As business owners, we are often tempted to discount our product or service, thinking it will somehow win us customers and drive growth. Customers are relentless about asking for discounts too, believing that getting something cheaper is better. Whichever perspective you look at it from, discounting is not only dumb, it's dangerous.
You'll cut corners.
Even if we try to look past it and keep our eyes on the far-off prize of increasing sales, the reality of discounts is that they require you to take a loss. If you discount your product, something has to get cut. Perhaps you will change the way your product is crafted, and use lower quality materials to make the discount work. Perhaps you will have to reduce the level of service you provide, or the speed with which you deliver orders, all in the name of the discount. While this strategy may result in a quick burst of sales, it will also burn your customers. A customer who receives a sub-par product may be happy with the discount—until she opens the box and has buyer's remorse. And when she does, you can rest assured, she will let other potential buyers know that you sold a product that did not meet her needs. Rarely will she mention that the product was discounted, but instead only that it was not what she thought she was getting. That discount has now cost you not only money, but reputation as well.
You'll invite competitors to attack.
Discounting is generally a sign of distress—and one that is easily readable by your competitors. When businesses are having trouble converting prospects to customers, they look to discounts to win business. When cash flow is in jeopardy and a company needs to balance books quickly, discounts are often used to create an emergency influx of funds. As word gets out that you are discounting—and it will—any good competitor will come on strong by lowering prices in kind, further undercutting your chances of growing your business or stabilizing revenues.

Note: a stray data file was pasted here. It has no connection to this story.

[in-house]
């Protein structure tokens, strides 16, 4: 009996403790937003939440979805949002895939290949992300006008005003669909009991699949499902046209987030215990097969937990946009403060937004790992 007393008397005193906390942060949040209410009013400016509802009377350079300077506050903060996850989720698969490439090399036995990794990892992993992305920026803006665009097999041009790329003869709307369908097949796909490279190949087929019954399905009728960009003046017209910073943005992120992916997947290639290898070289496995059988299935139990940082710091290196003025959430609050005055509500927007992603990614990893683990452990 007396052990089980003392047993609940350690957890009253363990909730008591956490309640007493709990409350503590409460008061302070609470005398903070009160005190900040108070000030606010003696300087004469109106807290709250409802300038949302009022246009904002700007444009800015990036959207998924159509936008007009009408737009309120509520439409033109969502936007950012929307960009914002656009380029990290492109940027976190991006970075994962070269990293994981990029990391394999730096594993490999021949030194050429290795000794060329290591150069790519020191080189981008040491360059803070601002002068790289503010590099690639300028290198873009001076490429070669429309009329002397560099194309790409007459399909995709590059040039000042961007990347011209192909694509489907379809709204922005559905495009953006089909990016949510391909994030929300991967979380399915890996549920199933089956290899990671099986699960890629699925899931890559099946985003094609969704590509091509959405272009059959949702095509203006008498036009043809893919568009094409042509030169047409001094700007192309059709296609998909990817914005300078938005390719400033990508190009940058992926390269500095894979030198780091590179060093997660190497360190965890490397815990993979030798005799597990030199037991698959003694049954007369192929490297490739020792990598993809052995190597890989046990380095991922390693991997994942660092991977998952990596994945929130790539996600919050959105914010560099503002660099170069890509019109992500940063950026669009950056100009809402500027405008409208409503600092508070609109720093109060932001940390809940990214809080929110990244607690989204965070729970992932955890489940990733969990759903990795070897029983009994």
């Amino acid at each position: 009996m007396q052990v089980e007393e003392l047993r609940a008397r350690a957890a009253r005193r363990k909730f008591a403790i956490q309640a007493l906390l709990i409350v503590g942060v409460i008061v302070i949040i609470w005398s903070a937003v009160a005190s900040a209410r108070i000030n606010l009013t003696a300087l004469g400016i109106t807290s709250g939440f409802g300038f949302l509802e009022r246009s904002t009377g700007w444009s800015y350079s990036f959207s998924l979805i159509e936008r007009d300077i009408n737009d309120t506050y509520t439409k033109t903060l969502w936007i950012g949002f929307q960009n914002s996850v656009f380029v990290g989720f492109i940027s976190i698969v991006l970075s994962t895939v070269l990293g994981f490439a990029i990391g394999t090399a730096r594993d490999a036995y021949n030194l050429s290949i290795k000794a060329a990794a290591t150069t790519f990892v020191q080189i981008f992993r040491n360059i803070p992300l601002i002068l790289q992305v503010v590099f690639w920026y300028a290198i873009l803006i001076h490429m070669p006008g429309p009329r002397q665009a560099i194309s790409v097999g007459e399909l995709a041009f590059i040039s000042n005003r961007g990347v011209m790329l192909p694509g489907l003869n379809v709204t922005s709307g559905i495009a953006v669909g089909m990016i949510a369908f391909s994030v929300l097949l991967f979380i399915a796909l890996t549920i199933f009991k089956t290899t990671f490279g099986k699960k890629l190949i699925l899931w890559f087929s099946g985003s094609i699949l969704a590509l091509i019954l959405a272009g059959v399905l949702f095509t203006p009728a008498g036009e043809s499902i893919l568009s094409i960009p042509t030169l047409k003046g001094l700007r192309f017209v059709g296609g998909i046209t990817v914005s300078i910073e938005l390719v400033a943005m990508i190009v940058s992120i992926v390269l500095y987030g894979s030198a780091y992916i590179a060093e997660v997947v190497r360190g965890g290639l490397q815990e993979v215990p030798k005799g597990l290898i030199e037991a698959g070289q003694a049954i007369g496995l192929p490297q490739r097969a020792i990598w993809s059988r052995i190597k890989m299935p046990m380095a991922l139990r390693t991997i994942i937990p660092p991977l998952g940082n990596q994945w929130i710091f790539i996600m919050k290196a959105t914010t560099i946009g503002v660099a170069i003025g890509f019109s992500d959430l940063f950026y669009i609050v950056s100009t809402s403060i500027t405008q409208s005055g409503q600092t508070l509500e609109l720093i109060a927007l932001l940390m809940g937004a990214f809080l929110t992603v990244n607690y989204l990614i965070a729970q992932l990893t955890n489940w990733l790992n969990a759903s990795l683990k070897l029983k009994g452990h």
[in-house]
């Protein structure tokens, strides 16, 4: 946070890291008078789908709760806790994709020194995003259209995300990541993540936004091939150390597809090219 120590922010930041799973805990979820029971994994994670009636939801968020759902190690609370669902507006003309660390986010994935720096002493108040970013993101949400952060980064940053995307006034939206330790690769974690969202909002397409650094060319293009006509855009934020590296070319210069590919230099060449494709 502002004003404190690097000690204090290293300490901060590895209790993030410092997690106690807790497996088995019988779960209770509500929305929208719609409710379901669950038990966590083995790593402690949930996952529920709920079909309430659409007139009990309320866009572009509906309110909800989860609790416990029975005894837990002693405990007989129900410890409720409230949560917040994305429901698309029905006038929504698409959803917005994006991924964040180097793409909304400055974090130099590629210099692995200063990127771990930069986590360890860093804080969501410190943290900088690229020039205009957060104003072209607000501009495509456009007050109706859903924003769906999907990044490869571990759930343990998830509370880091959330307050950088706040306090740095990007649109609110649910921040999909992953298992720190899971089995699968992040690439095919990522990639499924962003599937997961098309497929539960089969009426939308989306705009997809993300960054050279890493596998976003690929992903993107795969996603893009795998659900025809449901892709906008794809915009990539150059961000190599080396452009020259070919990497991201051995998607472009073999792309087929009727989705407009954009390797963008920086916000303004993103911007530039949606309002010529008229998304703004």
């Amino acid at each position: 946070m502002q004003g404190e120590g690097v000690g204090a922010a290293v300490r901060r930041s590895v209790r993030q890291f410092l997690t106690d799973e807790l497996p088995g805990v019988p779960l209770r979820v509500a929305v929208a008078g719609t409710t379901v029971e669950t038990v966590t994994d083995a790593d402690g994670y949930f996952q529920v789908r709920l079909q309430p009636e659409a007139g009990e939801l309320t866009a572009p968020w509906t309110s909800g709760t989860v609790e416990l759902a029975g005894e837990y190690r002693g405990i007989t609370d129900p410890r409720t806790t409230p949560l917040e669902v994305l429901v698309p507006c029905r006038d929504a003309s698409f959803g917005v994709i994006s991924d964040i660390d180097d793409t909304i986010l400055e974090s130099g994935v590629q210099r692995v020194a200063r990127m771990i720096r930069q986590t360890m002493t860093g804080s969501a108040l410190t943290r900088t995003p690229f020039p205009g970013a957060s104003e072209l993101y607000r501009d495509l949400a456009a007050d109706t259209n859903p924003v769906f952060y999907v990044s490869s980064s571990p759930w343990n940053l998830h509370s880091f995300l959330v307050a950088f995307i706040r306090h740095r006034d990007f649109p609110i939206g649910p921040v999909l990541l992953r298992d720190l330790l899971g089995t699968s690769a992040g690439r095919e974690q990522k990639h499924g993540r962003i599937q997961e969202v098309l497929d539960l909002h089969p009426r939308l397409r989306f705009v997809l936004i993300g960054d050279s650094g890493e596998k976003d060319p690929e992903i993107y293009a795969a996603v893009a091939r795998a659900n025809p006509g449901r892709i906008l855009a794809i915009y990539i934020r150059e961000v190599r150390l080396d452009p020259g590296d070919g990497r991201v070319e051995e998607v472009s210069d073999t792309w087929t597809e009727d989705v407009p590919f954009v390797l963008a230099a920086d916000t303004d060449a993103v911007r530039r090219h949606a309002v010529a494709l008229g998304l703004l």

You'll reveal a lack of confidence in your product.
Price is the weakest of all attributes to use when trying to sell your products, because any company can meet or beat your pricing either temporarily or long-term. If you lead your sales with a discount or promotional offer, it sends a signal to your customer that your product has no better attribute to distinguish it from competing products. You may actually have the best product on the market, but by offering it at a discount, you are not only discounting it, but also devaluing it. Discounts proclaim, in a silent but deadly manner, that what you are selling is worse than, or at best equivalent to, the product of your competitor—and customers are smart enough to know it. Relationships are built on the confidence your customers feel in your products, and the assurance they get from buying what they know to be quality. Discounts wipe out these two brand essentials and leave your business in a very risky position in both customers' minds and the marketplace.
So the next time you are ready to head in the direction of discounting, consider your choice carefully. You surely have a better reason to convince customers to choose your product. Focus on articulating the why of your product instead of the how much. It will keep your competitors at bay, and inspire your customers to stay close.